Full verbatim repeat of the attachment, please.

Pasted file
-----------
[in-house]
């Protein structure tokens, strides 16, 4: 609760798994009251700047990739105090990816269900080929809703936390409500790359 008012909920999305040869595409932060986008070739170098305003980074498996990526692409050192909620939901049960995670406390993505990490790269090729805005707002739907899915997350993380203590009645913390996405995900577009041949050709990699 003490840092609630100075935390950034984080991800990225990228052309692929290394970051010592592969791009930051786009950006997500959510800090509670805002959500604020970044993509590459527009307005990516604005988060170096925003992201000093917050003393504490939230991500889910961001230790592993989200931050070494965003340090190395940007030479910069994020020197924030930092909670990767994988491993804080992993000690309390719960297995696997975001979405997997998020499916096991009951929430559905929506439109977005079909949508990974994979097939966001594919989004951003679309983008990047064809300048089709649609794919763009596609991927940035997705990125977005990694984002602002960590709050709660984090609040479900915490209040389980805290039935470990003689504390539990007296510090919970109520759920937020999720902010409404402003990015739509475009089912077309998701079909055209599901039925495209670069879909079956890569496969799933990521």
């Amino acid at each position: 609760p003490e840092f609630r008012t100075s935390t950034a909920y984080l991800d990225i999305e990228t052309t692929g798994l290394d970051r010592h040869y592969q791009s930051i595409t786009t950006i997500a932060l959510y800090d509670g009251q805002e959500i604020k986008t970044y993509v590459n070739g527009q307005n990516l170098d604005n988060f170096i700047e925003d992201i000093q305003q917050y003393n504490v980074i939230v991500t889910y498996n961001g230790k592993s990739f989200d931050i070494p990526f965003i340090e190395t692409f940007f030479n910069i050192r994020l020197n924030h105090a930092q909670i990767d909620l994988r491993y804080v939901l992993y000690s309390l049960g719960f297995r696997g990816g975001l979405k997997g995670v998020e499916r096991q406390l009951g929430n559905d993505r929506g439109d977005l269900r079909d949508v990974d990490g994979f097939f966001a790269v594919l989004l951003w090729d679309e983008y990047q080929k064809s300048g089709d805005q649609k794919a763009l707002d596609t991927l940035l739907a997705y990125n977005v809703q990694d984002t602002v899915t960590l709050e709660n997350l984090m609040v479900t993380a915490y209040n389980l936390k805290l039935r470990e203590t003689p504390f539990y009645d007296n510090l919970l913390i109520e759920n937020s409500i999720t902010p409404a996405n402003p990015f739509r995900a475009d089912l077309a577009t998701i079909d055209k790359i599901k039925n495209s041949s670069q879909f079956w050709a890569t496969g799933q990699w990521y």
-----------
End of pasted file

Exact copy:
[in-house]
């Protein structure tokens, strides 16, 4: 609760798994009251700047990739105090990816269900080929809703936390409500790359 008012909920999305040869595409932060986008070739170098305003980074498996990526692409050192909620939901049960995670406390993505990490790269090729805005707002739907899915997350993380203590009645913390996405995900577009041949050709990699 003490840092609630100075935390950034984080991800990225990228052309692929290394970051010592592969791009930051786009950006997500959510800090509670805002959500604020970044993509590459527009307005990516604005988060170096925003992201000093917050003393504490939230991500889910961001230790592993989200931050070494965003340090190395940007030479910069994020020197924030930092909670990767994988491993804080992993000690309390719960297995696997975001979405997997998020499916096991009951929430559905929506439109977005079909949508990974994979097939966001594919989004951003679309983008990047064809300048089709649609794919763009596609991927940035997705990125977005990694984002602002960590709050709660984090609040479900915490209040389980805290039935470990003689504390539990007296510090919970109520759920937020999720902010409404402003990015739509475009089912077309998701079909055209599901039925495209670069879909079956890569496969799933990521």
């Amino acid at each position: 609760p003490e840092f609630r008012t100075s935390t950034a909920y984080l991800d990225i999305e990228t052309t692929g798994l290394d970051r010592h040869y592969q791009s930051i595409t786009t950006i997500a932060l959510y800090d509670g009251q805002e959500i604020k986008t970044y993509v590459n070739g527009q307005n990516l170098d604005n988060f170096i700047e925003d992201i000093q305003q917050y003393n504490v980074i939230v991500t889910y498996n961001g230790k592993s990739f989200d931050i070494p990526f965003i340090e190395t692409f940007f030479n910069i050192r994020l020197n924030h105090a930092q909670i990767d909620l994988r491993y804080v939901l992993y000690s309390l049960g719960f297995r696997g990816g975001l979405k997997g995670v998020e499916r096991q406390l009951g929430n559905d993505r929506g439109d977005l269900r079909d949508v990974d990490g994979f097939f966001a790269v594919l989004l951003w090729d679309e983008y990047q080929k064809s300048g089709d805005q649609k794919a763009l707002d596609t991927l940035l739907a997705y990125n977005v809703q990694d984002t602002v899915t960590l709050e709660n997350l984090m609040v479900t993380a915490y209040n389980l936390k805290l039935r470990e203590t003689p504390f539990y009645d007296n510090l919970l913390i109520e759920n937020s409500i999720t902010p409404a996405n402003p990015f739509r995900a475009d089912l077309a577009t998701i079909d055209k790359i599901k039925n495209s041949s670069q879909f079956w050709a890569t496969g799933q990699w990521y």